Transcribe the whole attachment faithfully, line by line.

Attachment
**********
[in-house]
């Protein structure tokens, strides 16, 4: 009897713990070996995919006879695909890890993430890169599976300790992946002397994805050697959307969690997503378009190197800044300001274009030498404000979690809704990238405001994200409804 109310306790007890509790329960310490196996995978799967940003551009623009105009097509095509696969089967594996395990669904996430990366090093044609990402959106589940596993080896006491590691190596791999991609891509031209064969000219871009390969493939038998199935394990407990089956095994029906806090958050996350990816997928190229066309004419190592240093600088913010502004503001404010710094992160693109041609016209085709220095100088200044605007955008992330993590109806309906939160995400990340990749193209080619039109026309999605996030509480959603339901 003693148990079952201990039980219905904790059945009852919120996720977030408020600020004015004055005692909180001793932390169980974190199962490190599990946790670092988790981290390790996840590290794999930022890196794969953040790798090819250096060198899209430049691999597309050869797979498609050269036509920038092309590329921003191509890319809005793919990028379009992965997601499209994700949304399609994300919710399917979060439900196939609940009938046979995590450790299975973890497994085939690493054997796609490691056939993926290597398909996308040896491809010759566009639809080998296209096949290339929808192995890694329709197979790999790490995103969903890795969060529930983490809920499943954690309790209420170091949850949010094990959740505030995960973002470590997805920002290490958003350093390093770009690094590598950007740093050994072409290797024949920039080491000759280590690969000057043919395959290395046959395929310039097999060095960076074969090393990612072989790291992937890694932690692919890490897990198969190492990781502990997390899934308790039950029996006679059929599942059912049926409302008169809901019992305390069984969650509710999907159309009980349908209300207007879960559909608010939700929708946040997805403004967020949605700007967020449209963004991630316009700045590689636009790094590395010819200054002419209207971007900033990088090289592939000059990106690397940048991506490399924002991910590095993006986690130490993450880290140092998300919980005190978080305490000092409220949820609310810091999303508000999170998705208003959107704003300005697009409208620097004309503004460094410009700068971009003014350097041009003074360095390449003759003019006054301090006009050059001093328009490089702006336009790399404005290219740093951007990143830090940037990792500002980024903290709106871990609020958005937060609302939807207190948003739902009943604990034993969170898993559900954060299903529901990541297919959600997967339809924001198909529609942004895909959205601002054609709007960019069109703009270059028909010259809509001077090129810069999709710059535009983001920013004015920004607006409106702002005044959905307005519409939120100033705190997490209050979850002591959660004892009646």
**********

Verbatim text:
[in-house]
């Protein structure tokens, strides 16, 4: 009897713990070996995919006879695909890890993430890169599976300790992946002397994805050697959307969690997503378009190197800044300001274009030498404000979690809704990238405001994200409804 109310306790007890509790329960310490196996995978799967940003551009623009105009097509095509696969089967594996395990669904996430990366090093044609990402959106589940596993080896006491590691190596791999991609891509031209064969000219871009390969493939038998199935394990407990089956095994029906806090958050996350990816997928190229066309004419190592240093600088913010502004503001404010710094992160693109041609016209085709220095100088200044605007955008992330993590109806309906939160995400990340990749193209080619039109026309999605996030509480959603339901 003693148990079952201990039980219905904790059945009852919120996720977030408020600020004015004055005692909180001793932390169980974190199962490190599990946790670092988790981290390790996840590290794999930022890196794969953040790798090819250096060198899209430049691999597309050869797979498609050269036509920038092309590329921003191509890319809005793919990028379009992965997601499209994700949304399609994300919710399917979060439900196939609940009938046979995590450790299975973890497994085939690493054997796609490691056939993926290597398909996308040896491809010759566009639809080998296209096949290339929808192995890694329709197979790999790490995103969903890795969060529930983490809920499943954690309790209420170091949850949010094990959740505030995960973002470590997805920002290490958003350093390093770009690094590598950007740093050994072409290797024949920039080491000759280590690969000057043919395959290395046959395929310039097999060095960076074969090393990612072989790291992937890694932690692919890490897990198969190492990781502990997390899934308790039950029996006679059929599942059912049926409302008169809901019992305390069984969650509710999907159309009980349908209300207007879960559909608010939700929708946040997805403004967020949605700007967020449209963004991630316009700045590689636009790094590395010819200054002419209207971007900033990088090289592939000059990106690397940048991506490399924002991910590095993006986690130490993450880290140092998300919980005190978080305490000092409220949820609310810091999303508000999170998705208003959107704003300005697009409208620097004309503004460094410009700068971009003014350097041009003074360095390449003759003019006054301090006009050059001093328009490089702006336009790399404005290219740093951007990143830090940037990792500002980024903290709106871990609020958005937060609302939807207190948003739902009943604990034993969170898993559900954060299903529901990541297919959600997967339809924001198909529609942004895909959205601002054609709007960019069109703009270059028909010259809509001077090129810069999709710059535009983001920013004015920004607006409106702002005044959905307005519409939120100033705190997490209050979850002591959660004892009646």